redleader1
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Well what do you do ?

I know you get your gowns in the morning, then attend your ceremony and after take pictures. But is that it ? Do you hang out much with your friends I mean you have your family there to you cant really leave them.

Is it overated ? I think it is I dont understand why people hype so much about it, it used to be something special before when university was seen as something only for certain people but now everyone goes uni. I just want it over and done with.

So whats graduation like ?
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DominicRCWC
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Personally not sure, but I know that it can depend on the university, my brother went to both Oxford and Cambridge and I know that he had a formal dinner at his graduation at one or both of them, but my other sister graduated in November and she didn't have a formal dinner.

e: So I think the higher up universities have a formal dinner and not others.
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Physflop
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(Original post by redleader1)
Well what do you do ?

I know you get your gowns in the morning, then attend your ceremony and after take pictures. But is that it ? Do you hang out much with your friends I mean you have your family there to you cant really leave them.

Is it overated ? I think it is I dont understand why people hype so much about it, it used to be something special before when university was seen as something only for certain people but now everyone goes uni. I just want it over and done with.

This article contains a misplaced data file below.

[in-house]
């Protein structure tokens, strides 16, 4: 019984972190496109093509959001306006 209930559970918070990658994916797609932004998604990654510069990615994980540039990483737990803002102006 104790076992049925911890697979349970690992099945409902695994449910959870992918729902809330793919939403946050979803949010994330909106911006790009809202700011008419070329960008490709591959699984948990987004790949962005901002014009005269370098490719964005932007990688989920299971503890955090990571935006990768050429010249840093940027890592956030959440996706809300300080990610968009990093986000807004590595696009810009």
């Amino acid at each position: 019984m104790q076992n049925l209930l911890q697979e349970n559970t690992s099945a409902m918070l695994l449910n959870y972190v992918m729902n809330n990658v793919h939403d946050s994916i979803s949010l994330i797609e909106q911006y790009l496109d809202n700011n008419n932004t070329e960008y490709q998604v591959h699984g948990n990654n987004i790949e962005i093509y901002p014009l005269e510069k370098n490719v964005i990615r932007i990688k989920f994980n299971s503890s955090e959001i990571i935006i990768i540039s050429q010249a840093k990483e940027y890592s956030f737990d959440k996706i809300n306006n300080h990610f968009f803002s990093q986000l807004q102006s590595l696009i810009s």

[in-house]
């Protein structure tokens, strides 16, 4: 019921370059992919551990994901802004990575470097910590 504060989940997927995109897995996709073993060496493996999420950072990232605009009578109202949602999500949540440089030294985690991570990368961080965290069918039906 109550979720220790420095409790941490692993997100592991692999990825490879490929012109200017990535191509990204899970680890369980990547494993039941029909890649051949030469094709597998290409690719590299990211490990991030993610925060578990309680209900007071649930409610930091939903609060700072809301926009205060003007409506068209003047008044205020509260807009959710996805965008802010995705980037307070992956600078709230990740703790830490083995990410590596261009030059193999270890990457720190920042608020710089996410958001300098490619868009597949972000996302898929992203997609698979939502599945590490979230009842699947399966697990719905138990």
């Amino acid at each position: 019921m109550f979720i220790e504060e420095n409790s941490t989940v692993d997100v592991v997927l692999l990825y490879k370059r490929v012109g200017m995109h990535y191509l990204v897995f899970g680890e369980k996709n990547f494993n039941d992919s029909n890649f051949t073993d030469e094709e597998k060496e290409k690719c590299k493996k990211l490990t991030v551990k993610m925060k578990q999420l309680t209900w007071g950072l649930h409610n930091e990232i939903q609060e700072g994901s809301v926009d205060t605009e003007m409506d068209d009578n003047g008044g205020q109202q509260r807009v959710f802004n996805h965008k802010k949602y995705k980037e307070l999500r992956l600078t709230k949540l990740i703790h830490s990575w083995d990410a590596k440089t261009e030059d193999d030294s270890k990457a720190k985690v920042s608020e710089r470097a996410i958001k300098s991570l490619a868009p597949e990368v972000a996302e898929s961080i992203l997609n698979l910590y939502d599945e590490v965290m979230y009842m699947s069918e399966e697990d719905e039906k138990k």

So whats graduation like ?
I loved it. You can chill with your friends before and after, your parents can do their own thing or chat to your friends parents, you can sit out and have a picnic, just enjoy the day and the pride of graduating!
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wildrover
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Mine was extremely dull. It's more a day for your parents.
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domonict
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It is more a "thank you" for your parents than a day for you.

The ceremonies vary between universities but there are basically welcome speeches, then endless students trudging up to a round of applause, yet more students, then more speeches, maybe a VIP gets an hoary degree, then it ends. Honary degrees can be interesting or really dull , depending on the recipient.

Afterwards, some socialising takes place, depends on the university. Some campus unis have marquees and a sort of garden party whereas some just rent a theatre in the city centre.

Check on the gown hire as some need to go back quickly ( ie are used in the afternoon for another student

There are loads of stands trying to get money off you. Some of the photo packages are really expensive. Just let your parents spend if they want but reign them back a bit if you think it's too much. Bear in mind they've done 3 years of support and this is the big last thing so they want to enjoy it.
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redleader1
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(Original post by domonict)
It is more a "thank you" for your parents than a day for you.